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Dr. Lars Svensson and Dr. Sagar Kalahasti provide an overview of the recent Tall Rounds session highlighting collaborative and comprehensive care of the Marfan patient and family

Enjoy the full Tall RoundsĀ® & earn free CME

  • Introduction by Moderators: Lars Svensson, MD, PhD & Sagar Kalahasti, MD
  • Patient Case Presentation & Perspective (media consent has been obtained): Adam Haniff, MD
  • Hernia Repair for Patients with Connective Tissue Disorders: Michael Rosen, MD
  • Treatment of Scoliosis in Marfan Syndrome: Ryan Goodwin, MD
  • Ophthalmology Managements Strategies: Elias Traboulsi, MD
  • Approaches to Pulmonary Complications: Neal Chaisson, MD
  • Genetic Testing : Christina Rigelsky, MS
  • Long-term Surgical Considerations for Marfan Syndrome: Eric Roselli, MD
  • Marfan Foundation Community Initiatives - Patient Awareness & Education: Eileen Masciale, Chief Program Officer

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Talking Tall Rounds®: Comprehensive Care of the Marfan Patient and Family

Podcast Transcript

Announcer:
Welcome to the Talking Tall Rounds series brought to you by the Sydell & Arnold Miller Family Heart, Vascular & Thoracic Institute at Cleveland Clinic.

Lars Svensson, MD, PhD:
Good morning, and thanks for joining us today with this special Tall Rounds. And it's unusual in that we have one of our former are patients who has a extraordinary story, Adam Haniff, and his experience with Marfan syndrome and his journey and his great success. It's a wonderful story, and it's a testament to the team that we have here too. Just as an aside, our team has done 214 re-implantation operations. And we're in process of analyzing and reporting that, and we have not had a death in patients with Marfan's, Loeys-Dietz and other connected tissue disorders.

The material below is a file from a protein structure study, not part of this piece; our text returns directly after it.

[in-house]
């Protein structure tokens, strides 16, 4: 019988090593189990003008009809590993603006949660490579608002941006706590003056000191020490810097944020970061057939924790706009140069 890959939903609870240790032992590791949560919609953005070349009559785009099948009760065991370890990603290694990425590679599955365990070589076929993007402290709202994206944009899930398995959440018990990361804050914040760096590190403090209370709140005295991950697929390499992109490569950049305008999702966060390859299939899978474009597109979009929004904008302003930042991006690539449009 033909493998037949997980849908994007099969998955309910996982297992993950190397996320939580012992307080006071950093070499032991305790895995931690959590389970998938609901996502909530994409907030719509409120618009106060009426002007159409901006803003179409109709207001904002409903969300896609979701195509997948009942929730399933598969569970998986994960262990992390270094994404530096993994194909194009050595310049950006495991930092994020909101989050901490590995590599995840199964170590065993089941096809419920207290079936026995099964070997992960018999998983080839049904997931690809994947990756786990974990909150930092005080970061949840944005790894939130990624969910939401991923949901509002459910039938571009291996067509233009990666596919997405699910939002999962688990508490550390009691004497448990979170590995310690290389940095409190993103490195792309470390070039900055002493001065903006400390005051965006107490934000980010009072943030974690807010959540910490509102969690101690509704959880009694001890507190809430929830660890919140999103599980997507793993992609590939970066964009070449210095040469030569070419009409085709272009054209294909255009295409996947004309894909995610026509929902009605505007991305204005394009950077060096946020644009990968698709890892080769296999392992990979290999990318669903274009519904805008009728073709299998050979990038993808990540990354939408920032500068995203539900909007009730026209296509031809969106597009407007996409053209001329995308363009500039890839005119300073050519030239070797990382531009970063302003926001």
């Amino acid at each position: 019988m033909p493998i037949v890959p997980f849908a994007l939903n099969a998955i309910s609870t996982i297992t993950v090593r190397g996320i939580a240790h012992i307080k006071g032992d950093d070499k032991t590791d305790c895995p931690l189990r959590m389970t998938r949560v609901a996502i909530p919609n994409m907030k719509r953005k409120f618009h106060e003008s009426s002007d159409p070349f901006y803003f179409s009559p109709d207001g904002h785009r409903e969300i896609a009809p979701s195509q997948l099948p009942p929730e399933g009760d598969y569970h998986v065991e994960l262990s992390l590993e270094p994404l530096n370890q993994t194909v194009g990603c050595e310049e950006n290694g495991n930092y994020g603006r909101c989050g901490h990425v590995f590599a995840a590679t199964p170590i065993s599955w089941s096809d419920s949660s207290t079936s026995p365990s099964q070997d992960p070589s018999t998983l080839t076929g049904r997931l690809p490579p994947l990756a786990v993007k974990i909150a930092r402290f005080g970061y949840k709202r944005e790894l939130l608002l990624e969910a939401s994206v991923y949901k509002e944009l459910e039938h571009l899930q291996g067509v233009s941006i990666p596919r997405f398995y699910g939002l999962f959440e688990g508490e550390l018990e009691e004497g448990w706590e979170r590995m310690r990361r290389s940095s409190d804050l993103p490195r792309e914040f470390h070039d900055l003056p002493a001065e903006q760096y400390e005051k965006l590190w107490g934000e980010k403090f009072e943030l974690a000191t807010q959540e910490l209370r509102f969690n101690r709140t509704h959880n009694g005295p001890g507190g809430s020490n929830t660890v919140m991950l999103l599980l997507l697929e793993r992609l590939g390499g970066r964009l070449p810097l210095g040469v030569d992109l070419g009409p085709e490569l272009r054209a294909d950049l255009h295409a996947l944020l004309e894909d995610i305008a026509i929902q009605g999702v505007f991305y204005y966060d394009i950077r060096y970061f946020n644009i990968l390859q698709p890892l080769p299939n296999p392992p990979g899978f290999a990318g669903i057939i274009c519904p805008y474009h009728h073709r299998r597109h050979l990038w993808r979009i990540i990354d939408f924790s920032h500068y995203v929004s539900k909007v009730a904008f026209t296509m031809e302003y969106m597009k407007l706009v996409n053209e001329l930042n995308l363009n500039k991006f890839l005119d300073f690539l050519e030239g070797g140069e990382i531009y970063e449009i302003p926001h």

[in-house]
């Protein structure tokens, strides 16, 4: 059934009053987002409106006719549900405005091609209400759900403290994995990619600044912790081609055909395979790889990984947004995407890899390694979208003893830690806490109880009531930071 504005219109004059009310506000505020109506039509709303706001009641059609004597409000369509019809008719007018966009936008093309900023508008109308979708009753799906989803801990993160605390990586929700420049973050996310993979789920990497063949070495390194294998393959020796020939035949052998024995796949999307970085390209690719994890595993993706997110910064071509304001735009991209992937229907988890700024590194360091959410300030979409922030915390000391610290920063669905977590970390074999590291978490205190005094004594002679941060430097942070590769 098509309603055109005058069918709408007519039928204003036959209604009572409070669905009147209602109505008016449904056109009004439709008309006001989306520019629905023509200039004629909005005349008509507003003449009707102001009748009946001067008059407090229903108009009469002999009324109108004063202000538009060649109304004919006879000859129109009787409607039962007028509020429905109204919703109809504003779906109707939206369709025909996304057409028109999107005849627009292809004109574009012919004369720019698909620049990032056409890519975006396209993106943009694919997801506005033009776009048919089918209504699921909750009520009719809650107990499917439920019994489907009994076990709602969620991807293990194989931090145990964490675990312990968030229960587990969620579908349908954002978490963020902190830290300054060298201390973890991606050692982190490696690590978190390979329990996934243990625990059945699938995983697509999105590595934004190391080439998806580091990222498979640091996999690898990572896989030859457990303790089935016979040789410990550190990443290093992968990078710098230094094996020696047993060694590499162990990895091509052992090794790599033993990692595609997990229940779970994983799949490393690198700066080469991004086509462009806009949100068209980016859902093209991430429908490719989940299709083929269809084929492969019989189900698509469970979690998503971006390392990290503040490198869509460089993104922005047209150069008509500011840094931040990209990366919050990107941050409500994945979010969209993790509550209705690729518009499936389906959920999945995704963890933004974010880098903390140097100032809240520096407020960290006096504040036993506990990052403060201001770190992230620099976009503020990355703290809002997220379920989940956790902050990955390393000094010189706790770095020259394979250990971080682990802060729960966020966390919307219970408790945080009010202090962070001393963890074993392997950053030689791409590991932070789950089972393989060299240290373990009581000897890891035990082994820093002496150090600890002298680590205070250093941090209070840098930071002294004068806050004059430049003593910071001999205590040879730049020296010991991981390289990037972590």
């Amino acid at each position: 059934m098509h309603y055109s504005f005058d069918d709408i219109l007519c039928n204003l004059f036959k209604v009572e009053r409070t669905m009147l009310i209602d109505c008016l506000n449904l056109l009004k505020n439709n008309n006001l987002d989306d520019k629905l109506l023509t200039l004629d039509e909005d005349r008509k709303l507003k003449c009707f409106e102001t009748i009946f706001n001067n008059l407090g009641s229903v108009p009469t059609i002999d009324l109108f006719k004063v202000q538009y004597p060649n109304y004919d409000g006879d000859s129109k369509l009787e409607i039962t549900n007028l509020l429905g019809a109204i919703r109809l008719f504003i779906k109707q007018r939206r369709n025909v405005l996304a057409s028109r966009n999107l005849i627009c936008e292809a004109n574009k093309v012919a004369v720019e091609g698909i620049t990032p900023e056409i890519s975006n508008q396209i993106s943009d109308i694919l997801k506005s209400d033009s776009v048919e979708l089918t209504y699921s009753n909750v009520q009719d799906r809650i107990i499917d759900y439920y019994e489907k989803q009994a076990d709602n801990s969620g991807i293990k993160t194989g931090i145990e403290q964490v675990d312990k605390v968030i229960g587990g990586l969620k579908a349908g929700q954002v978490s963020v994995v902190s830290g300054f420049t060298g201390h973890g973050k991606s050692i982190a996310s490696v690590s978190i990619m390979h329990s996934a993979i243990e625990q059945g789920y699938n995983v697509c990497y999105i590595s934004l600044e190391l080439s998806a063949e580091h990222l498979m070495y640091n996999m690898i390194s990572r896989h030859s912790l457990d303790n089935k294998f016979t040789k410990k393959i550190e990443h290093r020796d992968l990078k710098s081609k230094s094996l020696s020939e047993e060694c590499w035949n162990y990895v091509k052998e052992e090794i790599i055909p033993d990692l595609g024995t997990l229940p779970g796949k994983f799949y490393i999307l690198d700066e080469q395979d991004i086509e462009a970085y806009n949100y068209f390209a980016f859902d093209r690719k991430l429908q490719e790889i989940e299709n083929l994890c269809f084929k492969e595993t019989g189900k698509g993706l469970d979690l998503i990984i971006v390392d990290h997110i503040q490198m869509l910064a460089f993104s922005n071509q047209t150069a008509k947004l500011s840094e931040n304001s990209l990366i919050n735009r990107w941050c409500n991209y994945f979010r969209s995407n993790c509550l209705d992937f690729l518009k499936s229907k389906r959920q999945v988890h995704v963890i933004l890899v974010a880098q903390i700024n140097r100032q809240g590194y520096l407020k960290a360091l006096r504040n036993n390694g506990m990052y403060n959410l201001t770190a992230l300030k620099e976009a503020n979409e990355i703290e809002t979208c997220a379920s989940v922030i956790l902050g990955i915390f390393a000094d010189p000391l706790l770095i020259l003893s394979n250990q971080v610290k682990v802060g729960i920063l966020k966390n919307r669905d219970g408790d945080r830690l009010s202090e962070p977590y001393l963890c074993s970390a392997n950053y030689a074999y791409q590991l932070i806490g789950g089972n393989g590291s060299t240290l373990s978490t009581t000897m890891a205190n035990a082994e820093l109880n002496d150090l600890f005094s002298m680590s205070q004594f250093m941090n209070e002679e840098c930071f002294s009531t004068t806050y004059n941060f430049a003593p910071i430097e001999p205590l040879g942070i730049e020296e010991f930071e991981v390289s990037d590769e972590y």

Lars Svensson, MD, PhD:
And the long-term durability of the reimplanted valve is ready excellent, looking somewhere in the 95%. And so, our Marfan's Connective Tissue Disorder Team and Center will be presenting really great team, have a lot of experience now. We've treated over 1000 patients surgically with all types of operations.

Lars Svensson, MD, PhD:
And with that, I'm going to introduce Sagar Kalahasti, who leads our medical side of the Marfan and Connective Tissue Disorder Center. Thank you for joining us and one final special invitation also to Eileen Masciale from the Marfan Foundation. Thank you for joining us, too, today. Thank you.

Sagar Kalahasti, MD:
Thanks Dr. Svensson. Good morning, everybody. Thanks so much for joining on this special session Tall Rounds. We'll be talking about the comprehensive care of Marfan patient on the family. To hit it off, we have Adam Haniff. He's going to present the patient perspective. Adam is graduating from medical school, and he'll be joining residency in PM&R. Adam?

Adam Haniff: